We found that the percentage of heads of households who ever smelled secondhand smoke indoors, as well as the frequency of smelling it, decreased after full implementation of the no-smoking policy for every building location except for smelling smoke in apartments from outside. Frequency of secondhand smoke exposure outdoors from smoking on balconies, patios, and porches also decreased. No-smoking policies in public housing can be an important tool for reducing resident exposure to secondhand smoke. Other studies arrived at the same conclusion (14–16).

Perhaps our most important public health finding was the reduction in the incidence of acute breathing problems associated with smelling or exposure to secondhand smoke. Our study also found that all of the other health conditions associated with exposure to secondhand smoke tended to improve, although not significantly. Our literature search did not find studies that asked about the health outcomes associated with smoking bans in public housing. Future studies are recommended to test the relationship between no-smoking policies in low-income housing and public housing and health outcomes.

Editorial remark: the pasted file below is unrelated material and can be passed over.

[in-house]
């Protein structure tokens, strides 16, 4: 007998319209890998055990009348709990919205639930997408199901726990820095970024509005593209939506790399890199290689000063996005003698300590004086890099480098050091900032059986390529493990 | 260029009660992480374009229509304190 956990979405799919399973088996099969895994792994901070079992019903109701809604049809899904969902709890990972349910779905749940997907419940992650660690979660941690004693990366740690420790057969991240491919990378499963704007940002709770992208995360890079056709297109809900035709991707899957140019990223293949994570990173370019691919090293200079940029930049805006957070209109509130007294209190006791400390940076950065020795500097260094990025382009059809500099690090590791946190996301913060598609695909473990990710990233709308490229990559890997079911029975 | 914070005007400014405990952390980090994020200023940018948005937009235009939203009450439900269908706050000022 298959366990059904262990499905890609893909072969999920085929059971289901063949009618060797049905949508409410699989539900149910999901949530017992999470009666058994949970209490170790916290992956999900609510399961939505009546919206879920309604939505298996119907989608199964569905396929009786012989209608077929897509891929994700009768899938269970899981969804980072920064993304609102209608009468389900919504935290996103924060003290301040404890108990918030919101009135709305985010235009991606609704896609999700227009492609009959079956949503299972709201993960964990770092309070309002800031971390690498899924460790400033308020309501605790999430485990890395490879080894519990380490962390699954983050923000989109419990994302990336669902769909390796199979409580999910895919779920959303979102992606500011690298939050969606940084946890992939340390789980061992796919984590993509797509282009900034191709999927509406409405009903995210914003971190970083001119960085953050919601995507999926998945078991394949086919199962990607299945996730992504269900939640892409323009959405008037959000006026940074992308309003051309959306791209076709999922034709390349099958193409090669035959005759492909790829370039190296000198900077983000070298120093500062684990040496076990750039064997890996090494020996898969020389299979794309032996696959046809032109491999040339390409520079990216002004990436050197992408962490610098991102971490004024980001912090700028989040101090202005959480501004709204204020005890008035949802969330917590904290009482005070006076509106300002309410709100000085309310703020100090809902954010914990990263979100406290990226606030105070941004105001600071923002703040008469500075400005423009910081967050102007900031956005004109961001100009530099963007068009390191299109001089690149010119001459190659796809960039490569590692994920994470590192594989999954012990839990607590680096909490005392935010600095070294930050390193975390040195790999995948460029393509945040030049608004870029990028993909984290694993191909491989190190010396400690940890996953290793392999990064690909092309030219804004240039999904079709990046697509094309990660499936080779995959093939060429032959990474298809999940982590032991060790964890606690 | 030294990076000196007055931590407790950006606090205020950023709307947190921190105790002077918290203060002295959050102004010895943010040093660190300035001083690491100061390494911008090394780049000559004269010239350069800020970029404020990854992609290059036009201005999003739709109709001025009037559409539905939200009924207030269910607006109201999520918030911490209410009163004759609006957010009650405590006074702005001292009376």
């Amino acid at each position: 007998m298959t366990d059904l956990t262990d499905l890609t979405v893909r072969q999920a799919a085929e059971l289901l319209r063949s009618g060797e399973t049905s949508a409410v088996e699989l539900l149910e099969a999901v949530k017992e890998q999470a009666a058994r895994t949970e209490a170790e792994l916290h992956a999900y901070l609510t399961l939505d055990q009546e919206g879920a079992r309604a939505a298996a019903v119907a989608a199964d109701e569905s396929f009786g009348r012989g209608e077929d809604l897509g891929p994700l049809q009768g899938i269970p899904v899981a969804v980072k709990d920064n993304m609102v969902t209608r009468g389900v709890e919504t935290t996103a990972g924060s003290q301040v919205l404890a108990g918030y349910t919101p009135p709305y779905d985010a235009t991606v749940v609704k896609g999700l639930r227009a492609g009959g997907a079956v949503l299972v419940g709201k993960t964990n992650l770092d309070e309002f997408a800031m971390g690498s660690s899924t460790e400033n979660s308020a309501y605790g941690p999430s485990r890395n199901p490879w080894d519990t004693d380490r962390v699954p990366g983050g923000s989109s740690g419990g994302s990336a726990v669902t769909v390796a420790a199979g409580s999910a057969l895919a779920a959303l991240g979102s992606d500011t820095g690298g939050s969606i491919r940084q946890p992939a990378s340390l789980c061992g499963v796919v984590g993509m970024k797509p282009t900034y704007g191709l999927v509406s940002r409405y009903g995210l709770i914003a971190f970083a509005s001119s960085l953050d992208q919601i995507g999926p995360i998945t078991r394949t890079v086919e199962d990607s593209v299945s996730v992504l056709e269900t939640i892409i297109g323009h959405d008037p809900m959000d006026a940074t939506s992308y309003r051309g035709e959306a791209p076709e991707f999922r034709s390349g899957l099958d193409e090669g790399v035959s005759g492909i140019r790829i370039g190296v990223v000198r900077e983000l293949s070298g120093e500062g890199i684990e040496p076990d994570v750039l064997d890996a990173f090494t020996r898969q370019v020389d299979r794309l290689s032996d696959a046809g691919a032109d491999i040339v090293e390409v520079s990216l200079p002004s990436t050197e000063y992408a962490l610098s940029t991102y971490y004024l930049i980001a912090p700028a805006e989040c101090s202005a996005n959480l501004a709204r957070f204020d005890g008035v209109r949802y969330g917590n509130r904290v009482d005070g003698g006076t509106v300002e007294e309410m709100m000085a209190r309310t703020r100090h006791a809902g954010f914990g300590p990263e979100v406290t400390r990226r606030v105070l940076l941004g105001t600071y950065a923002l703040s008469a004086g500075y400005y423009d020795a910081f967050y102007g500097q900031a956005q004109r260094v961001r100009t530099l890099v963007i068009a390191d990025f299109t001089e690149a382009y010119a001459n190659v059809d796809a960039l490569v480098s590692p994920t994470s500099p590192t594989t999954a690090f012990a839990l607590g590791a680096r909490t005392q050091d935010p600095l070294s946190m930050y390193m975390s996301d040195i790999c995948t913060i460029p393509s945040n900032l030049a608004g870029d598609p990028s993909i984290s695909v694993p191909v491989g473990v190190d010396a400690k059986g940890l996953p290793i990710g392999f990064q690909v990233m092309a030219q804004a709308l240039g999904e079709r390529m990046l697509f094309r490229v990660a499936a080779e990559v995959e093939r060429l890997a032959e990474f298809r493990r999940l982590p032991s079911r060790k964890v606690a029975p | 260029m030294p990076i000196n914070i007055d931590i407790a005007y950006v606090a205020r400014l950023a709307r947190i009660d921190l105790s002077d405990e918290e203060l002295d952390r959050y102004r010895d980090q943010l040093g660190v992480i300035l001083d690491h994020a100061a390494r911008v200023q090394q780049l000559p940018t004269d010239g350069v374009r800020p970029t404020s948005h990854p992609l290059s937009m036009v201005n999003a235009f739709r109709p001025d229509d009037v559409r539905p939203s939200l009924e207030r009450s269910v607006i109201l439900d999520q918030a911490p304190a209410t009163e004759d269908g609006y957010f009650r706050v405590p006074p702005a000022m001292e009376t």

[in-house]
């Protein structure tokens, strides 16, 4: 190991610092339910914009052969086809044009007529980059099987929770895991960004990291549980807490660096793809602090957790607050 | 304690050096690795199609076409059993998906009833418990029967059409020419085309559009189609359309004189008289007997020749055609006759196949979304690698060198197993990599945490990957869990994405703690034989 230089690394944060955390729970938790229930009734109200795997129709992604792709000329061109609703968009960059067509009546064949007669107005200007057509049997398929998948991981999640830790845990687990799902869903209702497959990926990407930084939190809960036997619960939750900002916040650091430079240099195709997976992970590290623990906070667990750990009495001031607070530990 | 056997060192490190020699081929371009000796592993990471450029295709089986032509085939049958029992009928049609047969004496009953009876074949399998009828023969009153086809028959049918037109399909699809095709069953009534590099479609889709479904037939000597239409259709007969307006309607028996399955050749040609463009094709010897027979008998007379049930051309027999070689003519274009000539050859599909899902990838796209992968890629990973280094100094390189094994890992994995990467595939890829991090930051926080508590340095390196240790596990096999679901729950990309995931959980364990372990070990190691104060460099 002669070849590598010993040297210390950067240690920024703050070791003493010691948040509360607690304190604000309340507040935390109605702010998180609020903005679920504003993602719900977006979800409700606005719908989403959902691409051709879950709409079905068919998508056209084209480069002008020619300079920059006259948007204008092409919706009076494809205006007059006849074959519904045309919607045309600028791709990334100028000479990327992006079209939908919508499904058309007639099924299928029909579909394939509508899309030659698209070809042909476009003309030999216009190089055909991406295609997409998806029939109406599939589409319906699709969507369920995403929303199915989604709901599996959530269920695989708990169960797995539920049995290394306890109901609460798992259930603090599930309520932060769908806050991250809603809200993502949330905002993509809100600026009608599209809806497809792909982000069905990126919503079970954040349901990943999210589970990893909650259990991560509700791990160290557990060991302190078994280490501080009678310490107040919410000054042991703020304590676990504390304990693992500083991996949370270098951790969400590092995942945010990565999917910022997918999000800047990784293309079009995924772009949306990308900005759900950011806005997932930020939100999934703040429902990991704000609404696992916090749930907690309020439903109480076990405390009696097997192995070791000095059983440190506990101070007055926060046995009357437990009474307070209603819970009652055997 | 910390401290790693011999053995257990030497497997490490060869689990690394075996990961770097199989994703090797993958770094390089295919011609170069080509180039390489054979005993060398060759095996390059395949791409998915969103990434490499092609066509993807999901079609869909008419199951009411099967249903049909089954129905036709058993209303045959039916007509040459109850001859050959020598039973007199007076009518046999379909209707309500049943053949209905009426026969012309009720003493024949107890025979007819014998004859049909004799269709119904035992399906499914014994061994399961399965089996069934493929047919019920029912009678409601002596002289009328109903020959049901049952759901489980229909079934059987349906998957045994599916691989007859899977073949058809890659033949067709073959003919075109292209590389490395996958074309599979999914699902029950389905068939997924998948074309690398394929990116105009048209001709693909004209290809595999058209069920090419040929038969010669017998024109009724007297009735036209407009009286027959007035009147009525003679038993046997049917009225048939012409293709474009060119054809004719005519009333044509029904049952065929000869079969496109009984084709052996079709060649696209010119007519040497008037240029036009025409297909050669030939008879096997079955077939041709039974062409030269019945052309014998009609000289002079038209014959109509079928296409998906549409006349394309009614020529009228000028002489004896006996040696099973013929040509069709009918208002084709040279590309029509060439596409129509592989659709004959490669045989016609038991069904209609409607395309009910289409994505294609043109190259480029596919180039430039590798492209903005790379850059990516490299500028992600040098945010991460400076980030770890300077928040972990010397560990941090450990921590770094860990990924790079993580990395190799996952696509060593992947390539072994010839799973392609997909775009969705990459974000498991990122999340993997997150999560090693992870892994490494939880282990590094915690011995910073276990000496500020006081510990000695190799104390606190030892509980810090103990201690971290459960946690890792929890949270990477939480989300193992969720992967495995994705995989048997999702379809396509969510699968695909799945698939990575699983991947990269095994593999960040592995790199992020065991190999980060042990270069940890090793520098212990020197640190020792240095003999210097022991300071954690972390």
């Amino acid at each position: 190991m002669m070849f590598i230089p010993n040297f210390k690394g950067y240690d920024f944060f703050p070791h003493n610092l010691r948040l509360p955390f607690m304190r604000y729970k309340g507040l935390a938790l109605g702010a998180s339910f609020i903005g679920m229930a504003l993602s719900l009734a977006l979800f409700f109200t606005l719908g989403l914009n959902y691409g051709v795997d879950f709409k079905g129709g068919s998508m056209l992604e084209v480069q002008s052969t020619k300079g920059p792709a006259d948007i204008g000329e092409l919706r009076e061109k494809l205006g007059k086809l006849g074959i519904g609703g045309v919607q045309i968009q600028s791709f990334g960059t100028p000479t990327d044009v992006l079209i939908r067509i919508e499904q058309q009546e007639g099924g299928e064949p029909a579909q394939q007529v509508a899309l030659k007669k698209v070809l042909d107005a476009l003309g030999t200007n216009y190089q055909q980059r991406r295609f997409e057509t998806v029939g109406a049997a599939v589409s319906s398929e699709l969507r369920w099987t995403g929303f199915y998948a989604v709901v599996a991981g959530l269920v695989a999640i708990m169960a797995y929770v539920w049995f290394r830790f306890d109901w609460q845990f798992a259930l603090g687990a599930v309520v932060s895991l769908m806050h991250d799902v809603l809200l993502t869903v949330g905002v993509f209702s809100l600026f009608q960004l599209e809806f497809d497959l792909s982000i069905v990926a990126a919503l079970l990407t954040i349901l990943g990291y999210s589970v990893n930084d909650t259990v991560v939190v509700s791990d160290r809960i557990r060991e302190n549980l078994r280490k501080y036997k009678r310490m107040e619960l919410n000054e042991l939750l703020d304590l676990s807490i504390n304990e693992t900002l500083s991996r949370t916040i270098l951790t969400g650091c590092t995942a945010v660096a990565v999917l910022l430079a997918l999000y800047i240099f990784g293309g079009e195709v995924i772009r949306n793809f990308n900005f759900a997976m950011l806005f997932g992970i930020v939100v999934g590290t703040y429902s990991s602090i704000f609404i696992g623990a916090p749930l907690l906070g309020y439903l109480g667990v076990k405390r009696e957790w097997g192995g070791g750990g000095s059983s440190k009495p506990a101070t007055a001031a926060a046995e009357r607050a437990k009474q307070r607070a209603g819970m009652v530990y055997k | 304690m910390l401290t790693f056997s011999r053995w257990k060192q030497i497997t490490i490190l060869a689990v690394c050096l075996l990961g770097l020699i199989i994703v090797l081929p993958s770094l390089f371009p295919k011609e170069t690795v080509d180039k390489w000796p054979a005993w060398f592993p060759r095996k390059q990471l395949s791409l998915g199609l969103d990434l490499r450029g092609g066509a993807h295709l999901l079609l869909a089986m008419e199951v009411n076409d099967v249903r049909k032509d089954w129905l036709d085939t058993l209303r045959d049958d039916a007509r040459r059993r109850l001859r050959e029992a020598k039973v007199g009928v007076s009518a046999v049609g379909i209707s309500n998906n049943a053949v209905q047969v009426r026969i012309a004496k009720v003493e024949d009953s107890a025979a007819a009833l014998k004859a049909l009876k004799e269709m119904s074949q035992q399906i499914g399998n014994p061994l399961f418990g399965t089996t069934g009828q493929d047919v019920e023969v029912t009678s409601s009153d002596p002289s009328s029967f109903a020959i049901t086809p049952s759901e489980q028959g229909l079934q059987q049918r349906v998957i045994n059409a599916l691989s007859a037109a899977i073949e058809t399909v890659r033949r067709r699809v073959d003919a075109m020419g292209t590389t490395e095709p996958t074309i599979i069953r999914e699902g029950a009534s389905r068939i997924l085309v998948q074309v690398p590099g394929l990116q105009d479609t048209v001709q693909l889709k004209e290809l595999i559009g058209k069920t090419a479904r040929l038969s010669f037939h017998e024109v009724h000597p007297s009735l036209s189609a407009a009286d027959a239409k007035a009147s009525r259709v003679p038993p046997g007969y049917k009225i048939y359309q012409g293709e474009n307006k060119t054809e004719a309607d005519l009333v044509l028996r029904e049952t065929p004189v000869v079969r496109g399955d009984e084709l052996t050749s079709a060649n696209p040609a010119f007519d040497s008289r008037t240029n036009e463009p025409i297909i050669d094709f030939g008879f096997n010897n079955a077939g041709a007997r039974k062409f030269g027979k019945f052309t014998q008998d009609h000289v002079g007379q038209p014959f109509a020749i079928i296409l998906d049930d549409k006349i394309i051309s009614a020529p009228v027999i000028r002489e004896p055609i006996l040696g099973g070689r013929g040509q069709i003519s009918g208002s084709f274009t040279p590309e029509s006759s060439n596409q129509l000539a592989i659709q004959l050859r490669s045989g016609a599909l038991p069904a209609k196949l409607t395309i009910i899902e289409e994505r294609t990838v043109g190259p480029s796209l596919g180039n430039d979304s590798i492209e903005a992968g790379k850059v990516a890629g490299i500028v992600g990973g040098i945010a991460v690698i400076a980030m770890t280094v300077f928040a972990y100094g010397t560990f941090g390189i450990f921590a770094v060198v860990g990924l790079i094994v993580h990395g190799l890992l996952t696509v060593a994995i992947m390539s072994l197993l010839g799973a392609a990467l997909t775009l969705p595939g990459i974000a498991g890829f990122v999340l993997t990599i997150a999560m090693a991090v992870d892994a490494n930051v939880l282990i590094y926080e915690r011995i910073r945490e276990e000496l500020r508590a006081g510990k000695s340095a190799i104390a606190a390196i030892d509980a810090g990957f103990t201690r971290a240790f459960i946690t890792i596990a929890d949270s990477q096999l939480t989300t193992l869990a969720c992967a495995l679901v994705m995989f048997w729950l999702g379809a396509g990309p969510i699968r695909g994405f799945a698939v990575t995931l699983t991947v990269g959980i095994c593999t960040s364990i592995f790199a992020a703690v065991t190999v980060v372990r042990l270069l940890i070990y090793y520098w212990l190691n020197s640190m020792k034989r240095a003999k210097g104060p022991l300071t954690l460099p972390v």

An important indicator of the success of this policy was the reported support for the no-smoking policy among smokers and nonsmokers alike. The high level of support suggests that adoption of these policies would be welcomed among MUH residents. Our findings confirmed the support reported in most other studies, but some of those studies showed less support among smokers than ours. One study found that overall, 74% of low-income tenants in a group of subsidized, multiunit buildings were “very” or “somewhat” happy with the smoke-free policy, but only 30% of current smokers were happy with the policy (17), whereas we found that better than 90% overall, and half of the smokers, supported the policy. Another study found that most nonsmokers (79%) preferred that their buildings be smoke-free (4).